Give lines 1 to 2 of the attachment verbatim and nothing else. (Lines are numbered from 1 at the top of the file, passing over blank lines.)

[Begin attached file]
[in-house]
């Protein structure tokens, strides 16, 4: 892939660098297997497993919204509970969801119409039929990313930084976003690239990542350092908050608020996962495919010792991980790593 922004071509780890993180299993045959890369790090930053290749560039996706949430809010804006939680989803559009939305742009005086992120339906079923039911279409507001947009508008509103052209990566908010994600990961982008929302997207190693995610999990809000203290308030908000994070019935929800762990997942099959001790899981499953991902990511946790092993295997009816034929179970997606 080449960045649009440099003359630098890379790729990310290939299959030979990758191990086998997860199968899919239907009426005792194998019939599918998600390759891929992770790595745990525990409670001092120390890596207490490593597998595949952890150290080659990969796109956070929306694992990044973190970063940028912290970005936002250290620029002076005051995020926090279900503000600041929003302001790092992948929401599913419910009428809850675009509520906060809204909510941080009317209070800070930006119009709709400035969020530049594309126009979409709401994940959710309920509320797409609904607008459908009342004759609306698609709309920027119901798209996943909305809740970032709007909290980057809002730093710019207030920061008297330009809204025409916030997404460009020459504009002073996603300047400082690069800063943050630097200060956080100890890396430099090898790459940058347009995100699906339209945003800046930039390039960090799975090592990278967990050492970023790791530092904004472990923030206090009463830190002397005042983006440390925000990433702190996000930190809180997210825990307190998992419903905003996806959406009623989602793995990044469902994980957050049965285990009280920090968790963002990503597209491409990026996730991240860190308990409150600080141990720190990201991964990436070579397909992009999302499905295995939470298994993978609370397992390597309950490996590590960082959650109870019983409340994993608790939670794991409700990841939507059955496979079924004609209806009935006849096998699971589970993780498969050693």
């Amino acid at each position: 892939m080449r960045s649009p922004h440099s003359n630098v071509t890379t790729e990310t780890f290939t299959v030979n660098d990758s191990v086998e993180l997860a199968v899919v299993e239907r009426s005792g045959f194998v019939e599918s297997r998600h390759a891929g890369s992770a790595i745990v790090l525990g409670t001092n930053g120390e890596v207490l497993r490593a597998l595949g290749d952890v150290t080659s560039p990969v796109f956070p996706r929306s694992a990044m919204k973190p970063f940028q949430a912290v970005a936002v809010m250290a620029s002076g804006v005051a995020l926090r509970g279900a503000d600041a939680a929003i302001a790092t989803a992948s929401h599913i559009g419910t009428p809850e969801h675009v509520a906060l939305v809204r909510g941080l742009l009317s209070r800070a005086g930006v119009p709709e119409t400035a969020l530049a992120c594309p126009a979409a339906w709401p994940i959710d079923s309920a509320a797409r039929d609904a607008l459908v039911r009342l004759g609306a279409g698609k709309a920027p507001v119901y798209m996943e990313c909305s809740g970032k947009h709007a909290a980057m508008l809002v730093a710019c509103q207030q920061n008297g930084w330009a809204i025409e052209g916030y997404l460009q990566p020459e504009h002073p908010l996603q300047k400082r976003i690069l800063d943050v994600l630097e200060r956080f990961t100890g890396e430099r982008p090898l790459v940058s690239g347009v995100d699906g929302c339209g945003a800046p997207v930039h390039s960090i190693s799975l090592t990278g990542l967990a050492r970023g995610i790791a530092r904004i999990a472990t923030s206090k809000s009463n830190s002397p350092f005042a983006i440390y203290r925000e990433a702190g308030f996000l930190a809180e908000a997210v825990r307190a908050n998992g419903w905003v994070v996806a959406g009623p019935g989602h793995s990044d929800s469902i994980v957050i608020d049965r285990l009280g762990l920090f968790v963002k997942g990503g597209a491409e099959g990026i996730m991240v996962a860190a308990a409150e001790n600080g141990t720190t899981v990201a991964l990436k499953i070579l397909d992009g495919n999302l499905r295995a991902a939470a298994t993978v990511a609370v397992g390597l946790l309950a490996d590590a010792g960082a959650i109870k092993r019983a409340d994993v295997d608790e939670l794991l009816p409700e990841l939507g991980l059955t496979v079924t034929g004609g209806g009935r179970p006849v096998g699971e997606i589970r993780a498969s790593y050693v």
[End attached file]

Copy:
[in-house]
């Protein structure tokens, strides 16, 4: 892939660098297997497993919204509970969801119409039929990313930084976003690239990542350092908050608020996962495919010792991980790593 922004071509780890993180299993045959890369790090930053290749560039996706949430809010804006939680989803559009939305742009005086992120339906079923039911279409507001947009508008509103052209990566908010994600990961982008929302997207190693995610999990809000203290308030908000994070019935929800762990997942099959001790899981499953991902990511946790092993295997009816034929179970997606 080449960045649009440099003359630098890379790729990310290939299959030979990758191990086998997860199968899919239907009426005792194998019939599918998600390759891929992770790595745990525990409670001092120390890596207490490593597998595949952890150290080659990969796109956070929306694992990044973190970063940028912290970005936002250290620029002076005051995020926090279900503000600041929003302001790092992948929401599913419910009428809850675009509520906060809204909510941080009317209070800070930006119009709709400035969020530049594309126009979409709401994940959710309920509320797409609904607008459908009342004759609306698609709309920027119901798209996943909305809740970032709007909290980057809002730093710019207030920061008297330009809204025409916030997404460009020459504009002073996603300047400082690069800063943050630097200060956080100890890396430099090898790459940058347009995100699906339209945003800046930039390039960090799975090592990278967990050492970023790791530092904004472990923030206090009463830190002397005042983006440390925000990433702190996000930190809180997210825990307190998992419903905003996806959406009623989602793995990044469902994980957050049965285990009280920090968790963002990503597209491409990026996730991240860190308990409150600080141990720190990201991964990436070579397909992009999302499905295995939470298994993978609370397992390597309950490996590590960082959650109870019983409340994993608790939670794991409700990841939507059955496979079924004609209806009935006849096998699971589970993780498969050693």